The UK boom began in 2010 with the introduction of generous feed-in tariffs for both domestic and larger-scale solar installations. Surprised by the ensuing ‘gold rush’, the government quickly scaled back the scheme and many of the companies whose business models depended on the tariff went bust. It was, said Noble ‘a mess’.

Solar panels today are roughly a third of the cost of what they were three years ago. This has transformed the economics for the large-scale solar farm and ROCs have still come out at a level where big developers can still do business.

Dr Tim Bruton, solar industry consultant

But the scheme had at least achieved one of its key aims: kick-starting what was effectively a new industry for the UK. And, although the FITs were no longer an option for large-scale developers,the plummeting price of solar modules, now produced in high volumes in the Far East, combined with another subsidy package — the renewable obligation (RO) scheme — made large-scale solar plants an attractive opportunity. 

Under the RO scheme, renewable obligation certificates (ROCs) are issued to renewable-energy firms. These can be sold on to other energy firms to allow them to meet their requirement to derive a percentage of their energy form renewables. Initially, solar generators received two ROCs for each MWh of electricity generated. A reduction to 1.6, which came into effect at the end if March this year (2013), prompted another rush and around 500MW of solar parks were installed in a couple of months.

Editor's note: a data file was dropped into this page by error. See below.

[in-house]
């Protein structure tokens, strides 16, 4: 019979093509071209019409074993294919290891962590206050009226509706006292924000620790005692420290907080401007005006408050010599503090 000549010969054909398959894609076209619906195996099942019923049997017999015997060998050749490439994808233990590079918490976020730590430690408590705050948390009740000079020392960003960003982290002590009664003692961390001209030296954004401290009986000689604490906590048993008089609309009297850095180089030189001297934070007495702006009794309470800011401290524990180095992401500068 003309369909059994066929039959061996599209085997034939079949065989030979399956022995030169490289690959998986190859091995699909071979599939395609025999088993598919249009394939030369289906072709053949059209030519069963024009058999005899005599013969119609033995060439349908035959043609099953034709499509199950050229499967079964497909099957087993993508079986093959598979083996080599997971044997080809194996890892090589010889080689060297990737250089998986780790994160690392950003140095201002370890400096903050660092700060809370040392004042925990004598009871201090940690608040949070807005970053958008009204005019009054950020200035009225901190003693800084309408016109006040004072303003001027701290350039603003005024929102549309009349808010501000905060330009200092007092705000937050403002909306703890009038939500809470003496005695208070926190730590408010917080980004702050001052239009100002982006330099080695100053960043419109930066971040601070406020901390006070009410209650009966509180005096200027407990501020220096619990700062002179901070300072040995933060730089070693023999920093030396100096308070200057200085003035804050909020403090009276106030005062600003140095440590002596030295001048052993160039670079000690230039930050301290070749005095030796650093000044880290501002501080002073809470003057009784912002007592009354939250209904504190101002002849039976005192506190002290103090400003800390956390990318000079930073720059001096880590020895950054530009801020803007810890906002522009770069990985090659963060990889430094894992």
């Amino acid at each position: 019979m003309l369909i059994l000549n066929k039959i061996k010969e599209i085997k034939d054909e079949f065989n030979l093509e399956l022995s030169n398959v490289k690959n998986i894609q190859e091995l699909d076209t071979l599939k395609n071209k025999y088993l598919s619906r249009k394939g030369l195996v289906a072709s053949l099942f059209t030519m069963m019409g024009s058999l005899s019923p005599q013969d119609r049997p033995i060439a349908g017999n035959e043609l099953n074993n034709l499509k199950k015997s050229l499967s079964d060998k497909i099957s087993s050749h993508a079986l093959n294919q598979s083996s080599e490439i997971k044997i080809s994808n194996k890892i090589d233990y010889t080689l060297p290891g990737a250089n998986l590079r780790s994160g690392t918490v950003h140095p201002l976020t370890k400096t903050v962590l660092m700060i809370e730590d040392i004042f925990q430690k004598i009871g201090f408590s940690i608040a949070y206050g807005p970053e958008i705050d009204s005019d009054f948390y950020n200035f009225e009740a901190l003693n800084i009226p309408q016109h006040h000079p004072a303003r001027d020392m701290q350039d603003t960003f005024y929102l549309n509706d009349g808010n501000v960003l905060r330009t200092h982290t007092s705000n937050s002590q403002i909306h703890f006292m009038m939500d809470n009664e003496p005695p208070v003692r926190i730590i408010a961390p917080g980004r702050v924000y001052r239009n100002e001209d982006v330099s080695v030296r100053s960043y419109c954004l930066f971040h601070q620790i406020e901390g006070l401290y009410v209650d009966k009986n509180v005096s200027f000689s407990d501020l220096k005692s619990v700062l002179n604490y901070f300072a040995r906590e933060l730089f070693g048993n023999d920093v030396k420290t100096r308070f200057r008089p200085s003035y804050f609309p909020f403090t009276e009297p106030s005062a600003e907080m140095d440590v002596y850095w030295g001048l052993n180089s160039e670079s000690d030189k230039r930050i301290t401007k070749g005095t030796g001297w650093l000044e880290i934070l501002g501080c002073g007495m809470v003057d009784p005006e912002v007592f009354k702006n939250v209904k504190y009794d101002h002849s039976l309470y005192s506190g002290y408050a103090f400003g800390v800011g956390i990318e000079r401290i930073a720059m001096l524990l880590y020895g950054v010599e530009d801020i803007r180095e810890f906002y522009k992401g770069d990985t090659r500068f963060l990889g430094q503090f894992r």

But with plenty of new schemes still in the pipeline, and cuts to subsidies tracking a decline in price of the solar modules, the ROC scheme seems to be working. ‘Solar panels today are roughly a third of the cost of what they were three years ago,’ said solar-industry consultant Dr Tim Bruton, former chief technology officer at NaREC. ‘This transformed the economics for the large-scale solar farm and ROCs have still come out at a level where big developers can still do business.’

The opportunity is feasible and everyone’s now gearing up to get on with this year’s tranche of sites, but their investment models are all slightly different and everything’s more squeezed. It’s going to get tougher, there’s no doubt about it.

Tim Rose, Solar Century

Tim Rose, sales director of one of the biggest UK solar firms, Solar Century, has been exposed to the sharp end of these economics. To date, his firm has installed 178MW of solar and over the last 12 months has seen major growth in the solar-farm sector, installing around 80MW across 10–12 different locations.